Stuck in old paradigms of economic development, cities like Buffalo, New Orleans, and Louisville struggled in the 1980s and 1990s to become the next "Silicon Somewhere" by building generic high-tech office parks or subsidizing professional sports teams. Yet they lost members of the creative class, and their economic dynamism, to places like Austin, Boston, Washington , D.C. and Seattle -- places more tolerant, diverse, and open to creativity. Because of this migration of the creative class, a new social and economic geography is emerging in America, one that does not correspond to old categories like East Coast versus West Coast or Sunbelt versus Frostbelt. Rather, it is more like the class divisions that have increasingly separated Americans by income and neighborhood, extended into the realm of city and region.

The distinguishing characteristic of the creative class is that its members engage in work whose function is to "create meaningful new forms." The super-creative core of this new class includes scientists and engineers, university professors, poets and novelists, artists, entertainers, actors, designers, and architects, as well as the "thought leadership" of modern society: nonfiction writers, editors, cultural figures, think-tank researchers, analysts, and other opinion-makers. Members of this super-creative core produce new forms or designs that are readily transferable and broadly useful -- such as designing a product that can be widely made, sold and used; coming up with a theorem or strategy that can be applied in many cases; or composing music that can be performed again and again.

Beyond this core group, the creative class also includes "creative professionals" who work in a wide range of knowledge-intensive industries such as high-tech sectors, financial services, the legal and healthcare professions, and business management. These people engage in creative problem-solving, drawing on complex bodies of knowledge to solve specific problems. Doing so typically requires a high degree of formal education and thus a high level of human capital. People who do this kind of work may sometimes come up with methods or products that turn out to be widely useful, but it's not part of the basic job description. What they are required to do regularly is think on their own. They apply or combine standard approaches in unique ways to fit the situation, exercise a great deal of judgment, perhaps try something radically new from time to time.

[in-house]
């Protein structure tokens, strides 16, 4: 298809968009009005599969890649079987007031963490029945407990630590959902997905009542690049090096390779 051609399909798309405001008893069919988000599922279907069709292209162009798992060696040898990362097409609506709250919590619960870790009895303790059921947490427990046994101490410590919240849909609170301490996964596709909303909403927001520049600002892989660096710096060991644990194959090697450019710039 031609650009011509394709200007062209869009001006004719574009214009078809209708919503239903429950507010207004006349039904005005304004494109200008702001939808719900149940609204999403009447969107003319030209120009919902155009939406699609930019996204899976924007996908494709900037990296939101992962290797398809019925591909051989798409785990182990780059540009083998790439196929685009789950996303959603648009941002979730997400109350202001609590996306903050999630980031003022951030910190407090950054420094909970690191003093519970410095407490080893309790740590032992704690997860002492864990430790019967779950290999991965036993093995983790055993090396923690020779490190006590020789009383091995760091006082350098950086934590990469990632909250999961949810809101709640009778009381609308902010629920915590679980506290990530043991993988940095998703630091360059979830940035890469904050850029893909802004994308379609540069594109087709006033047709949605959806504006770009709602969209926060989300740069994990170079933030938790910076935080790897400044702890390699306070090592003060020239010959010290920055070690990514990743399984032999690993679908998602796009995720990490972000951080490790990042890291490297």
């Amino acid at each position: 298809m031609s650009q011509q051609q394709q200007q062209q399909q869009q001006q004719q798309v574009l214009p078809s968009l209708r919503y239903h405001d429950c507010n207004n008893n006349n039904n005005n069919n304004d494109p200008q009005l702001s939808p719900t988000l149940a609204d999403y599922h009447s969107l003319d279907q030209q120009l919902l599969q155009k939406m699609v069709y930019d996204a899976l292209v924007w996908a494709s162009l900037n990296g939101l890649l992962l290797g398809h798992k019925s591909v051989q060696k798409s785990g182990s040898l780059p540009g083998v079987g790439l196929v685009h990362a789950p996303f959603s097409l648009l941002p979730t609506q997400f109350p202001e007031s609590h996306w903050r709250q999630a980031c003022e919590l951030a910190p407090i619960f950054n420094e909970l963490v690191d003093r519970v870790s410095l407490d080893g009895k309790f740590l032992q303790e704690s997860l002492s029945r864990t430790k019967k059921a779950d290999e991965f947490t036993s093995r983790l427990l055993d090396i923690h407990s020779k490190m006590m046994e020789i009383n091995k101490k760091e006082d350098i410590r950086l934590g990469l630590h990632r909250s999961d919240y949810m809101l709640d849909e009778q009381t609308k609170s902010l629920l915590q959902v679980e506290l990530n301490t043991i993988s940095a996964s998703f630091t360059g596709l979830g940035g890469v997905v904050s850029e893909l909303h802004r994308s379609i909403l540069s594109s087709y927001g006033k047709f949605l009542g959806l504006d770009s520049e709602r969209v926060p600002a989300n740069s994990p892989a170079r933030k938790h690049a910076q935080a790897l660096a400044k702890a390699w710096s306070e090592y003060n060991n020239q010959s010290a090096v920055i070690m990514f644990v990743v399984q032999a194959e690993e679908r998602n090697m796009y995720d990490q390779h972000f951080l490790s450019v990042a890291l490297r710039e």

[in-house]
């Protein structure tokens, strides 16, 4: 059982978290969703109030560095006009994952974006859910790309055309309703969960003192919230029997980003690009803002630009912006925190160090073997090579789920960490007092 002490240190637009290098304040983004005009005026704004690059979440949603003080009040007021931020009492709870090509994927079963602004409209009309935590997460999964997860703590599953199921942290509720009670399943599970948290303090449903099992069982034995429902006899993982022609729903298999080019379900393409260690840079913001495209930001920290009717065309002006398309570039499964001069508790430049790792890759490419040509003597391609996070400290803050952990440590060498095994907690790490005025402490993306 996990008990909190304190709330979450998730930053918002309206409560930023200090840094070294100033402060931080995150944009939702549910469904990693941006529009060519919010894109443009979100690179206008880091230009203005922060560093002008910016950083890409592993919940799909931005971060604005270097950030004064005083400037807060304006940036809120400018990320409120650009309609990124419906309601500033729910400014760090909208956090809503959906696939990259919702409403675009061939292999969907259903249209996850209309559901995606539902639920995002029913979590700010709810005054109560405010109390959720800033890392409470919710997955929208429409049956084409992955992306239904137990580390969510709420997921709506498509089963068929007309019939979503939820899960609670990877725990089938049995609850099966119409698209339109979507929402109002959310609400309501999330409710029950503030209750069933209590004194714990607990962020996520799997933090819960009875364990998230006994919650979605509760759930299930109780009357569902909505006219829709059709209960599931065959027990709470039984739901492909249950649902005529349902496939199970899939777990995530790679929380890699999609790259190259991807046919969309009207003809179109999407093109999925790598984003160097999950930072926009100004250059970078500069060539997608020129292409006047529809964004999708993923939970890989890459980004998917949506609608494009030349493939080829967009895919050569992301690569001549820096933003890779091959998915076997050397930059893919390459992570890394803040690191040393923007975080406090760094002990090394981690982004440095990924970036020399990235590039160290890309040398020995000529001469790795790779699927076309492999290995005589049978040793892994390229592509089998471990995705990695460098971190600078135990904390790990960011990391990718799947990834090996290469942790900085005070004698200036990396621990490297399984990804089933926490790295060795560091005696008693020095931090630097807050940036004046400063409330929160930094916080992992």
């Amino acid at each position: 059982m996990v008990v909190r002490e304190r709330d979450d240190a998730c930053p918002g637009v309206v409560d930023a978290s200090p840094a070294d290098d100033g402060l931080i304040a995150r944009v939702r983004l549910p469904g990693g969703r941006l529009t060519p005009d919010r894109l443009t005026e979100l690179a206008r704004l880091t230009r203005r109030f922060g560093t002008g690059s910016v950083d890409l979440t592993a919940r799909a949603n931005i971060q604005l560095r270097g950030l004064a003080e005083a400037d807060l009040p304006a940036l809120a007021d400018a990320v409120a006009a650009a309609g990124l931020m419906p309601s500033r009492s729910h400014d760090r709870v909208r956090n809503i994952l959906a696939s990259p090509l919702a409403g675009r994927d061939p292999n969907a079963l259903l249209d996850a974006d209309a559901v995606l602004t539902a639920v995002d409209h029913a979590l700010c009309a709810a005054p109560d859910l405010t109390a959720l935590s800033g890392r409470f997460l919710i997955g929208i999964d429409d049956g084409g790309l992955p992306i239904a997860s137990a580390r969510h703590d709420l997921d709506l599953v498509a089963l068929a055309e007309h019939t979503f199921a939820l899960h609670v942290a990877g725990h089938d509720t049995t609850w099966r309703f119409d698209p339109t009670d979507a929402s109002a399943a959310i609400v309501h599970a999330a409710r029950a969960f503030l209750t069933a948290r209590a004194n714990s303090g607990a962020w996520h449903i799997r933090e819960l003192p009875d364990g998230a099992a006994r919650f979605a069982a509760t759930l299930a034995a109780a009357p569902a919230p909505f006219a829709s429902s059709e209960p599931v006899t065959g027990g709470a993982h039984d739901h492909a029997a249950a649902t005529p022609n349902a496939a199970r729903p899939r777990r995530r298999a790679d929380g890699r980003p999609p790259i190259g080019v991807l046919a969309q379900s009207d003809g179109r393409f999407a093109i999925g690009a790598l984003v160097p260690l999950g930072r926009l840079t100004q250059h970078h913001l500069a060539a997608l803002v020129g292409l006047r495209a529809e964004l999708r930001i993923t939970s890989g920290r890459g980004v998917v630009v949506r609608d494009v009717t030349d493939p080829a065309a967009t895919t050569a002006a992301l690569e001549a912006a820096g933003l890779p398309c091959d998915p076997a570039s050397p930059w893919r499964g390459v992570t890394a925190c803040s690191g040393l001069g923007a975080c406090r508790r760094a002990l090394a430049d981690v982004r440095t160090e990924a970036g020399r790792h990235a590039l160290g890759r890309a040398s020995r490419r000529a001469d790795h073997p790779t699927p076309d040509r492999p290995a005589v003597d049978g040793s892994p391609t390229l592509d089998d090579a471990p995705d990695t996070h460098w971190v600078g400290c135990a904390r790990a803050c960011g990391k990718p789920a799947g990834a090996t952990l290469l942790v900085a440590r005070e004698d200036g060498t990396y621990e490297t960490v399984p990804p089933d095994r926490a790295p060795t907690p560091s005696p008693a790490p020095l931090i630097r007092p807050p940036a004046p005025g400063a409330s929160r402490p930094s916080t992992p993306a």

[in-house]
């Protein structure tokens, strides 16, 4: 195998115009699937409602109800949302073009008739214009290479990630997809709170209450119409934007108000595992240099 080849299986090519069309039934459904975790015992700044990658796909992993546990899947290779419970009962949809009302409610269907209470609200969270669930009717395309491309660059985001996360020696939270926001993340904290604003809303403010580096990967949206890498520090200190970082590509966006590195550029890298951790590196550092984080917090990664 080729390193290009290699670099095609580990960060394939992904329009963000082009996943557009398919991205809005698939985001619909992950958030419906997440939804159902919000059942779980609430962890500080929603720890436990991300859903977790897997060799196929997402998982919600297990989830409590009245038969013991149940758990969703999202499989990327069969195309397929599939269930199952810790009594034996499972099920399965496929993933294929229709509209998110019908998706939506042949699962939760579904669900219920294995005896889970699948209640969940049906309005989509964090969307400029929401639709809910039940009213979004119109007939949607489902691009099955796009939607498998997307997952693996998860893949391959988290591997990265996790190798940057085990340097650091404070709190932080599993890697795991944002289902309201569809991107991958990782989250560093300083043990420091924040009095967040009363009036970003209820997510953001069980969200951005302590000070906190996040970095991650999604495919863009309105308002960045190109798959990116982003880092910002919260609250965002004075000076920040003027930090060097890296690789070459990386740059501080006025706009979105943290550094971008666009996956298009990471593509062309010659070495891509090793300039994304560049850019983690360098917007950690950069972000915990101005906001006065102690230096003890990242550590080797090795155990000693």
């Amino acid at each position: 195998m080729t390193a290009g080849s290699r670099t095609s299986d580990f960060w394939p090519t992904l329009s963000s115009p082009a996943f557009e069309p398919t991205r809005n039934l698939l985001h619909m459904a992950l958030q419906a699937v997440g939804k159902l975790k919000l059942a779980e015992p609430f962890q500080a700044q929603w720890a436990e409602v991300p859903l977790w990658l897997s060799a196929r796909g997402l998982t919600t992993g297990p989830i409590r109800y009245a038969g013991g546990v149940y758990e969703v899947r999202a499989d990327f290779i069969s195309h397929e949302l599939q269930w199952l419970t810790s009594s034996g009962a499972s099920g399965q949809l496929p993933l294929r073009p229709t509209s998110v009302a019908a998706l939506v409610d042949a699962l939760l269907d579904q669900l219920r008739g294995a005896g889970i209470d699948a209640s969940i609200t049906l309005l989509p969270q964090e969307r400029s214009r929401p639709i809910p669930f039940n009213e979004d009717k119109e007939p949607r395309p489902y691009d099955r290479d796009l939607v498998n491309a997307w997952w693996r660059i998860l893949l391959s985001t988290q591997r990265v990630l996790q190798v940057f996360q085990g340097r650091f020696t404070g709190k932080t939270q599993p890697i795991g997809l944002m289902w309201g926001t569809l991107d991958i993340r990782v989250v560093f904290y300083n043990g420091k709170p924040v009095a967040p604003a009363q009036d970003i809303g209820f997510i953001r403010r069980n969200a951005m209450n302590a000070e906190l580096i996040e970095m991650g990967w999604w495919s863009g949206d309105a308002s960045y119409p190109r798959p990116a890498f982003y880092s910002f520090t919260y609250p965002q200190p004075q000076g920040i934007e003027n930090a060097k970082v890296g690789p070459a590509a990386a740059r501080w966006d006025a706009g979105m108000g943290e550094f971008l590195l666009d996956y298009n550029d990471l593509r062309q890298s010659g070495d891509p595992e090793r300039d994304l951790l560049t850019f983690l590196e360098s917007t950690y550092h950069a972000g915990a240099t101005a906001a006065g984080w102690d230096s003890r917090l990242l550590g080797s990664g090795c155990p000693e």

Much the same is true of the growing number of technicians and others who apply complex bodies of knowledge to working with physical materials. In fields such as medicine and scientific research, technicians are taking on increased responsibility to interpret their work and make decisions, blurring the old distinction between white-collar work (done by decisionmakers) and blue-collar work (done by those who follow orders). They acquire their own arcane bodies of knowledge and develop their own unique ways of doing the job. Another example is the secretary in today's pared-down offices. In many cases this person not only takes on a host of tasks once performed by a large secretarial staff, but becomes a true office manager -- channeling flows of information, devising and setting up new systems, often making key decisions on the fly. These people contribute more than intelligence or computer skills. They add creative value. Everywhere we look, creativity is increasingly valued. Firms and organizations value it for the results that it can produce and individuals value it as a route to self-expression and job satisfaction. Bottom line: As creativity becomes more valued, the creative class grows.

Why do some places become destinations for the creative while others don't? Economists speak of the importance of industries having "low entry barriers," so that new firms can easily enter and keep the industry vital. Similarly, I think it's important for a place to have low entry barriers for people -- that is, to be a place where newcomers are accepted quickly into all sorts of social and economic arrangements. All else being equal, they are likely to attract greater numbers of talented and creative people -- the sort of people who power innovation and growth. Places that thrive in today's world tend to be plug-and-play communities where anyone can fit in quickly. These are places where people can find opportunity, build support structures, be themselves, and not get stuck in any one identity. The plug-and-play community is one that somebody can move into and put together a life -- or at least a facsimile of a life -- in a week.

Creative centers also tend to be places with thick labor markets that can fulfill the employment needs of members of the creative class, who, by and large, are not looking just for "a job" but for places that offer many employment opportunities.